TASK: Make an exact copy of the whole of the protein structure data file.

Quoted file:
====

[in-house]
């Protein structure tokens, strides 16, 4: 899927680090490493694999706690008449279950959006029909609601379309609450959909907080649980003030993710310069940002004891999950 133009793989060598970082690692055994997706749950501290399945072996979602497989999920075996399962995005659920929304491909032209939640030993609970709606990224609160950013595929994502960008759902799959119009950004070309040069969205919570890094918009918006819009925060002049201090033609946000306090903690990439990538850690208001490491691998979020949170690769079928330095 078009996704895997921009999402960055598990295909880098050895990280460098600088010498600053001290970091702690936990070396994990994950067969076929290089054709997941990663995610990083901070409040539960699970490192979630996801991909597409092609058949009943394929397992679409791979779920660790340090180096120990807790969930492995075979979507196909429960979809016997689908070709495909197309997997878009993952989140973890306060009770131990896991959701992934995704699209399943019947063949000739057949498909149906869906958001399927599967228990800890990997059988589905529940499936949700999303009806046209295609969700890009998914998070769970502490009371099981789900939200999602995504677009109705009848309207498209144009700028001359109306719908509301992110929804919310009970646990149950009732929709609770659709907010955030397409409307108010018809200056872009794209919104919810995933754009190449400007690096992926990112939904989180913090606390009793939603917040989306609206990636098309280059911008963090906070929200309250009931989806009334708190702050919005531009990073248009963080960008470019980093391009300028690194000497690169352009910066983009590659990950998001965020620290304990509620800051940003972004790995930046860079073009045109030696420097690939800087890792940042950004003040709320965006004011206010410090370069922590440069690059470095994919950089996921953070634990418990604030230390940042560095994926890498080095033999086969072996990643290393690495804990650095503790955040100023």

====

[in-house]
């Protein structure tokens, strides 16, 4: 899927680090490493694999706690008449279950959006029909609601379309609450959909907080649980003030993710310069940002004891999950 133009793989060598970082690692055994997706749950501290399945072996979602497989999920075996399962995005659920929304491909032209939640030993609970709606990224609160950013595929994502960008759902799959119009950004070309040069969205919570890094918009918006819009925060002049201090033609946000306090903690990439990538850690208001490491691998979020949170690769079928330095 078009996704895997921009999402960055598990295909880098050895990280460098600088010498600053001290970091702690936990070396994990994950067969076929290089054709997941990663995610990083901070409040539960699970490192979630996801991909597409092609058949009943394929397992679409791979779920660790340090180096120990807790969930492995075979979507196909429960979809016997689908070709495909197309997997878009993952989140973890306060009770131990896991959701992934995704699209399943019947063949000739057949498909149906869906958001399927599967228990800890990997059988589905529940499936949700999303009806046209295609969700890009998914998070769970502490009371099981789900939200999602995504677009109705009848309207498209144009700028001359109306719908509301992110929804919310009970646990149950009732929709609770659709907010955030397409409307108010018809200056872009794209919104919810995933754009190449400007690096992926990112939904989180913090606390009793939603917040989306609206990636098309280059911008963090906070929200309250009931989806009334708190702050919005531009990073248009963080960008470019980093391009300028690194000497690169352009910066983009590659990950998001965020620290304990509620800051940003972004790995930046860079073009045109030696420097690939800087890792940042950004003040709320965006004011206010410090370069922590440069690059470095994919950089996921953070634990418990604030230390940042560095994926890498080095033999086969072996990643290393690495804990650095503790955040100023």